Biden’s decision to end the failed U.S. foreign policy based on occupation and nation-building was made over the objections of military brass but broadly supported by the American people. The shift offers the opportunity for a new and different kind of foreign policy not reliant on military might, but centered on global cooperation.
Biden is indeed advocating a new foreign policy “for the middle class” connected to “domestic policy” and tending to the glaring needs of the country. It is a policy pitched as being centered around building global cooperation to end the climate crisis.
If that’s the case, Congress should be redirecting military spending to domestic use. Biden’s original budget proposal called for only a slight increase in Pentagon spending. However, with the entire GOP and a few decisive votes of Democratic “centrists,” Congress is now working on a $40-billion increase in the Pentagon budget.
“At a time when the United States is withdrawing from wars abroad, we should be committed to cutting our defense spending now more than ever,” said Rep. Mark Pocan, D-Wis., has argued. “The FY22 NDAA should absolutely be lower than current spending levels, and in no way should it be even a penny more than what the Commander-in-Chief requested or what the House Appropriations Committee approved.”
Sen. Ed Markey, D-Mass., and Rep. Earl Blumenauer, D-Ore., introduced the SANE Act to cancel or severely reduce the modernization program and save $73 billion over the next decade. The legislation is backed by many peace and social justice organizations.
It’s clear the military-industrial-congressional-media complex is a corrupting and powerful impediment to any change and must be confronted directly. It comprises a chief pillar of the extreme right and neo-fascist bloc that has captured the Republican Party. It poses a threat to democracy and has a stranglehold on public policy.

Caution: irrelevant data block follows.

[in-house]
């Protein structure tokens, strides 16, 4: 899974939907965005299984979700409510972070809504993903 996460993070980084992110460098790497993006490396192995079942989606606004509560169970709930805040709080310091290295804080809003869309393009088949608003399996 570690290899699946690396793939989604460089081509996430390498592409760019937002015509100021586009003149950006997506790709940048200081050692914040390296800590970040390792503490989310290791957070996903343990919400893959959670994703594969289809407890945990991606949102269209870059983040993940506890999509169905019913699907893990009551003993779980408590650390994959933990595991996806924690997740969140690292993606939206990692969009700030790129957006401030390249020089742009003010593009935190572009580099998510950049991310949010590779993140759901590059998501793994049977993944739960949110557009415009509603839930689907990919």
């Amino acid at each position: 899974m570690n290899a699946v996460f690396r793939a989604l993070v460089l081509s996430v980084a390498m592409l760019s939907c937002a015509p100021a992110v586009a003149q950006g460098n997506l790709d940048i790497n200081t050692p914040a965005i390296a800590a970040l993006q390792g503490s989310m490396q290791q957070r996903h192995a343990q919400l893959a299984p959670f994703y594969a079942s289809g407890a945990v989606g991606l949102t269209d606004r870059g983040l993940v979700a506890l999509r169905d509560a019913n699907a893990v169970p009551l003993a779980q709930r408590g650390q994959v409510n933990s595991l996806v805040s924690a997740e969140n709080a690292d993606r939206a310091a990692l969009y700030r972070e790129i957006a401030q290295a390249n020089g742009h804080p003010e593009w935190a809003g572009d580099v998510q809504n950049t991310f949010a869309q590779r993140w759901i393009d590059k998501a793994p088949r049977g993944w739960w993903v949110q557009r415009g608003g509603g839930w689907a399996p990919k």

“Defense contractors are ramping up PAC donations to Republicans who voted to overturn the 2020 presidential election results,” reports The Hill, “with funds flowing to lawmakers on committees that wield control over Pentagon spending.”
All told, the top five military contracts spent $1 billion lobbying for higher military spending between 2001 and 2020. Fifty-one members of Congress, including some Democrats, have investments in military contractors. The tentacles are everywhere.
And with the end of the post-9/11 foreign policy, some new external threat has to take the place of terrorism to justify massive military expenditures. However, that’s where the pressures for a “strategic competition with China” and a potential new Cold War comes in.
“Military corporations will be the primary beneficiary of any split (between the U.S. and China), and the greater the tension, the more money they make,” wrote Vitaliy Katsenelson on Marketwatch. “When you look at U.S. defense spending data over the past 70 years, despite the public perception that Republicans love defense and Democrats not so much, defense spending has actually been quite apolitical—the external environment (self-preservation) has determined our spending on defense.”
That’s not entirely true, since a growing bloc of Democratic representatives is advocating cuts in military spending, as shown by the bill introduced by Markey and Blumenauer. But a truism is that the more unstable the world, the better for the armaments industry. And top military contractors reported first-quarter earnings this year exceeded estimates because of the possibility of a new Cold War and continuing global instability.
General Dynamics Chairman and CEO Phebe Novakovic happily announced that the potential of the world becoming more dangerous was producing a “nice cadence continuing in terms of our orders.”
As with everything else, it will take the engagement of the vast majority of the American people to overcome these powerful forces, stop the existential climate crisis for humanity, and put the U.S. on a path for a peaceful, decarbonized, and democratic economy and society.